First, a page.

A rise in U.S. seismic activity, coinciding with the energy boom, has left both sides of the fracking debate more polarized than ever.» Read More
Financial stocks held the market underwater Monday and will continue to figure in Tuesday's trading as investors struggle to sort out what the credit mess means for Wall Street and the banking industry.
Shares in PetroChina, which raised $9 billion in the world's biggest initial public offer this year, nearly tripled in their market debut and far exceeded analysts' forecast, buoyed by the company's position in the world's second-biggest energy market.
From bio-diesel to heat mining, companies are exploring all sorts of technologies in the search for legitimate alternative energy sources.
Apache believes in high oil prices. That's why the profits are flowing while rivals like Exxon dry up.Investing can be confusing. Luckily, Cramer has mapped out some road rules for all you Home Gamers trying to navigate the jungle that is Wall Street. Think of it as "Mad Money 101" –- some fundamental advice to keep in mind as you play the market. Whether you're a first time investor or a seasoned financier, it's always good to remember the basics.
The bulls got what they wanted--nonfarm payroll TWICE the estimate at 160,000. Remember the game now: good news is good news, that is, we need strong economic data now to dampen down recession and larger slowdown fears. S&P futures up 10 points. Strength was in professional and business services, leisure and hospitality strong.
Chevron's third-quarter earnings fell more than 25 percent, missing analyst estimates on sharply lower profits from gasoline production.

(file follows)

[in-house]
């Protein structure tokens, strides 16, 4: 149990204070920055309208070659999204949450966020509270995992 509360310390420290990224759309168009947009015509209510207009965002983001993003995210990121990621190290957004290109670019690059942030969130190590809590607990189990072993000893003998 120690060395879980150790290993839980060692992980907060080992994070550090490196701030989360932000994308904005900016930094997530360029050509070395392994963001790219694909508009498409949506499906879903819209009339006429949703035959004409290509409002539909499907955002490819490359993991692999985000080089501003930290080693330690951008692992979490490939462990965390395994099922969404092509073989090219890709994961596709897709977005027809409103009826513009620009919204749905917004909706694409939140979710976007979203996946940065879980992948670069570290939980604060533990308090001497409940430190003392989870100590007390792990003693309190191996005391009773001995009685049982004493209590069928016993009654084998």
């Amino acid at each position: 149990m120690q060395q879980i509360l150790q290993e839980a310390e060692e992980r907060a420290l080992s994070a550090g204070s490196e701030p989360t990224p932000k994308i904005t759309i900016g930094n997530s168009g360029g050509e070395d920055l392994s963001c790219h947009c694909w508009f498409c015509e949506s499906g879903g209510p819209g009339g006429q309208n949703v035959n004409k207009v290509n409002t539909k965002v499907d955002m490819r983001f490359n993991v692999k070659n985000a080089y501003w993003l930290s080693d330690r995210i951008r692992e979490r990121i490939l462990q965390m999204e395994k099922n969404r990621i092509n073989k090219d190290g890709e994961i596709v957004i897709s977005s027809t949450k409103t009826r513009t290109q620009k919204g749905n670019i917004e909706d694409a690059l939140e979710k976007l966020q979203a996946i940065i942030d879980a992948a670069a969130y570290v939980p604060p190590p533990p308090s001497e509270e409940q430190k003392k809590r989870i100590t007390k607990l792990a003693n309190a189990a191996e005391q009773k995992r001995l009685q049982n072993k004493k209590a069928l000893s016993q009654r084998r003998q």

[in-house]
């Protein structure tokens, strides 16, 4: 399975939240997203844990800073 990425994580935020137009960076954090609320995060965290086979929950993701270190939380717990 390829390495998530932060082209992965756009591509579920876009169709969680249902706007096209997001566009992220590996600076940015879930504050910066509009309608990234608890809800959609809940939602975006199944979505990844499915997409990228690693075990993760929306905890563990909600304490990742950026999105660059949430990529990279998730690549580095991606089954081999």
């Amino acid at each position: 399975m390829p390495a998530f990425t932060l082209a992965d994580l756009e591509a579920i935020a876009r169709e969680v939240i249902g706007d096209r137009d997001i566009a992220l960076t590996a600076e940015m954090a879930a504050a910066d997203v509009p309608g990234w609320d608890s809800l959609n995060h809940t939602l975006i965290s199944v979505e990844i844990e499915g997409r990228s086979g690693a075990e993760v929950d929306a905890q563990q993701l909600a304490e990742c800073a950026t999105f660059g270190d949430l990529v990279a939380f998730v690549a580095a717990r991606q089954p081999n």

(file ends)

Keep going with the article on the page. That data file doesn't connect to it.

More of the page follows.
A blowout jobs number gave stocks an initial lift, but already some bond market skeptics are doubting the reliability of the data. For now, stock traders are looking at good news as good. October jobs were reported at 166,000. double expectations of 80,000. The jobless rate came in at an expected 4.7 percent.
After Thursday's huge selloff in the stock market, investors are now turning their attention to the October jobs report.
Stocks closed sharply lower as investors found themselves confronted by two uncomfortable prospects: an end to interest rate cuts and a slowing economy.
If the Fed isn't going to cut rates any more, that means bad news really is ... bad news. And with continuing concerns about the financial sector and oil prices, there is plenty of bad news.
Oil prices keep breaking record highs. What does it mean for the economy--and investors? Here's what some of the experts are saying on CNBC.
Exxon Mobil said Thursday its third-quarter earnings declined 10 percent, missing expectations on sharply dropping profits from the production of gasoline and lower natural gas prices.
In addition to the realization that economic news would have to be really bad for the Fed to cut rates further, there are two problems with the markets today, both dealing with a change in perception on two key sectors--financials and energy.
Futures are down for several reasons: 1) Now we're really data dependent. Part of the problem with the market this morning is the realization that the economic data will have to be REALLY weak for the Fed to lower rates further.
Bring on the year end! That's the view from the markets now that the spooky month of October is behind us and the Fed has done its work. November will be no slouch. It starts off with a big dose of economic news Thursday and Friday, and some key earnings reports, including Exxon Mobil Thursday morning.
Crude shed 3%, Tuesday, on concerns about slowing economic growth. Is it time to take profits in oil?
The Merrill Lynch saga continued Monday, with the imminent departure of Chief Executive Officer Stanley O’Neal leaving investors wondering who the board will pick to mend the struggling brokerage.
Stocks closed broadly higher as expectations of a Fed rate cut offset concerns about the dollar hitting new lows and oil reaching new highs.
The Supreme Court on Monday stepped into the long-running battle over the $2.5 billion in punitive damages owed by Exxon Mobil for the Exxon Valdez oil spill in 1989.
Exxon and big oil companies are scheduled to report quarterly earnings next week, amid record level crude prices. But the traders are nervous. Why?